November 2019 | LUCY ARON’S STORY: “Stay open to everything, seek the edge—the one that makes you feel you’re tangling with a koan—and never lose the spirit of play.”
I started playing piano when I was six and only stopped in 2014. That was one and a half years after my husband passed away. The seven-foot, four-inch Yamaha Grand was my most precious possession.
I listen to music a lot. I love classical music and pop. Elvis’s “Don’t be cruel,” was my first single. My mother was musical, and we’d play four-handed piano.
The two most important things to me growing up were music and animals. I thought I’d be a vet. I was bringing home strays with mixed reception!
I was born in Brooklyn, came to LA when I was seven and lived in southern California until 1999. I started writing music and lyrics and found that I was stronger at lyrics, so I turned to poetry and then to prose. My originality is informed by being self-taught, having to experiment and explore.
My mother was half Christian Scientist and half Jewish. My father was a secular Jew. I had no religious upbringing. One day, I wandered into a Quaker meeting and felt I was at home spiritually. I was 27. Five years later, I joined the Religious Society of Friends. I was a Quaker for 30 years. In Sonoma County, I became interested in Buddhism. I feel my values are in both and that they complement each other beautifully.
I began photography in 2005 with a point and shoot camera on a road trip to Vancouver. Somehow, I lost the film of everything I’d shot, so I bought a digital camera. The writing stopped. I started teaching myself. I began with landscapes, people, and animals. I never dreamed I’d become a photographer when I was 60. My father had been a photographer, all black and white. He took his camera everywhere and I used to make fun of him for that. Now, I never go anywhere without mine.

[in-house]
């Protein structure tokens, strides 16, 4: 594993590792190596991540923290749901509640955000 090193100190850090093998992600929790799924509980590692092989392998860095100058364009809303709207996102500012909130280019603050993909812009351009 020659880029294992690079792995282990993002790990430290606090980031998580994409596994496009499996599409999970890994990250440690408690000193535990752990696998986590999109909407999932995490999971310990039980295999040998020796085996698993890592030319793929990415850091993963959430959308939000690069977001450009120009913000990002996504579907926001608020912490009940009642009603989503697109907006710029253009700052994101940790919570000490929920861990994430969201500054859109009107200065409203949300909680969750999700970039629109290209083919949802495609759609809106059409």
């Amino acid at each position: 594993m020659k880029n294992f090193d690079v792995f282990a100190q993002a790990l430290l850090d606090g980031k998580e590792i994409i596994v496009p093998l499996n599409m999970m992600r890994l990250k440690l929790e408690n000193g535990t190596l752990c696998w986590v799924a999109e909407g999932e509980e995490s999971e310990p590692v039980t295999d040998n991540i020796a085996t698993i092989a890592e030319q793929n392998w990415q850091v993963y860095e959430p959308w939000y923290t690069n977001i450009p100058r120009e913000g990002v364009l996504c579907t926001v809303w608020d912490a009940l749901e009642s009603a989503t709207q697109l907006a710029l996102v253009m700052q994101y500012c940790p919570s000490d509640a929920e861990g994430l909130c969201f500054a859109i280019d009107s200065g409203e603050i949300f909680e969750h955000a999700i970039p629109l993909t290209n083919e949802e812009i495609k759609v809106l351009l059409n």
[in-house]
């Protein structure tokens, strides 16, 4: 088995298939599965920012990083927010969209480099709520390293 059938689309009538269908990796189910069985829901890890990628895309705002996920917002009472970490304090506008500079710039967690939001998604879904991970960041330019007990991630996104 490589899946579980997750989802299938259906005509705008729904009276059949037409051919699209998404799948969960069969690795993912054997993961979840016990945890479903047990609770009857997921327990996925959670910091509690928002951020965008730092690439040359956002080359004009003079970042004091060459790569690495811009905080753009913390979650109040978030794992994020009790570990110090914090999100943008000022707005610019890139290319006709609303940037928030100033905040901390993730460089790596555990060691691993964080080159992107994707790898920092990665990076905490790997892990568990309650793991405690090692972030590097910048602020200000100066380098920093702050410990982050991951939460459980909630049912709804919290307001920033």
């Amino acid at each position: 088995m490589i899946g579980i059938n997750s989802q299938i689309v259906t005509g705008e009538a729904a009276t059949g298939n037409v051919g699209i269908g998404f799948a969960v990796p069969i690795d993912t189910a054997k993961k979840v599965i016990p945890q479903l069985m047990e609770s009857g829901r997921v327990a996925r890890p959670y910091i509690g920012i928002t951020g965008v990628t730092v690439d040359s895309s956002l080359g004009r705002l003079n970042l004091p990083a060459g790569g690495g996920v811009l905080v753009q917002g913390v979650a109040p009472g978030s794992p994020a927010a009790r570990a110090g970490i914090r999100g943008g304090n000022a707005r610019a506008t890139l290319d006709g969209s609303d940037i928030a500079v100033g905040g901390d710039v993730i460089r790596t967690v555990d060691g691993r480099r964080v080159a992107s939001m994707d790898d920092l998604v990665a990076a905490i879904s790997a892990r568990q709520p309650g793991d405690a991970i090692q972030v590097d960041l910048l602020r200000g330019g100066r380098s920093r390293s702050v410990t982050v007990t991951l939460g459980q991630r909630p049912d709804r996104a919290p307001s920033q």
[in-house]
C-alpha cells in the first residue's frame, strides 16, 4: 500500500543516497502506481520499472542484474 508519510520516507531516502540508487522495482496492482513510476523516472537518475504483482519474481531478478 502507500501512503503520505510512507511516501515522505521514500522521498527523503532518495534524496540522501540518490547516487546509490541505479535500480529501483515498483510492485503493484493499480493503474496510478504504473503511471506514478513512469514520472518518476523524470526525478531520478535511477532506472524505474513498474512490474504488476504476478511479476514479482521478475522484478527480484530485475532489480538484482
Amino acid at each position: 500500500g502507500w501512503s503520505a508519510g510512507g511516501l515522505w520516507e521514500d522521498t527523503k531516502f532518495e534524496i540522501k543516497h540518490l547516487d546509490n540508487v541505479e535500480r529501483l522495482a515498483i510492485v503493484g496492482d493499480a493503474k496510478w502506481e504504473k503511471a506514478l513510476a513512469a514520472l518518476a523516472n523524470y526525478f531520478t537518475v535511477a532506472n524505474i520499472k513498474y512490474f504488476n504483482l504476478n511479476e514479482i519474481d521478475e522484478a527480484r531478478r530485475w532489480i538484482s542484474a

When I was eighteen, I’d had a mystical experience walking through a cactus and succulent garden in West LA, and my love for Nature became deeper and fuller. Now it’s like food. It breaks my heart what we’re doing to the planet.
I like to experience Nature alone and in silence. My favorite place is the ocean.
I’m very much an introvert and in retrospect I realize photography has been a good way for me to connect with people.
Photos of People
‘Breakfast Popcorn’—I was walking in Downtown Santa Rosa at 7 am. His face really touched me. I asked him if I could take his picture, and he was gracious enough to say, “Yes.”
‘Highway 1 Vagabonds’—I was driving down Highway 1. It was a very stormy morning and I saw this man with a knapsack, holding a little dog, walking in the opposite direction. I passed him, turned around and pulled up behind him. I asked him if I could take his photo. He had no teeth. He was supporting one of the dog’s paws. He was telling me the story of his life. Finally, after half an hour I got too cold and asked if I could pay him for his time. I wanted to give him a twenty-dollar bill, but he wouldn’t take it.
I’m drawn to ravens. I love their cheekiness! They’re one of the smartest birds—they have an incredible memory and can recognize faces.
There are two resident swans at Lake Raphine, Howarth Park, in Santa Rosa. You never see one without the other. A couple of months ago I saw just one. I thought, Oh, my God, what happened? A couple of weeks later I saw the cygnets. I was so glad that she’d been busy.
At This Table by Raphael Block
My publisher, John Peterson, Poetic Matrix Press, has started work on my new book, At This Table. I will be launching an Indiegogo Campaign for the book, but am delaying doing so due to the wildfires raging across California and the temporary displacement of so many people, including myself.
I am excited at the prospect of bringing these poems of love and nature to your table. You can read its endorsements from Llewellyn Vaughan-Lee, Michael Meade, Maya Khosla, and John Fox on my site at this link.
The California Wildfires
Red smoke sun,
hangs the light,
Small birds call,
listen to the pulse—
I breathe in fear
through a mask,
the future flickers.
I turn to the turning maple,
the flowering loquat.
They give and give
until they cannot.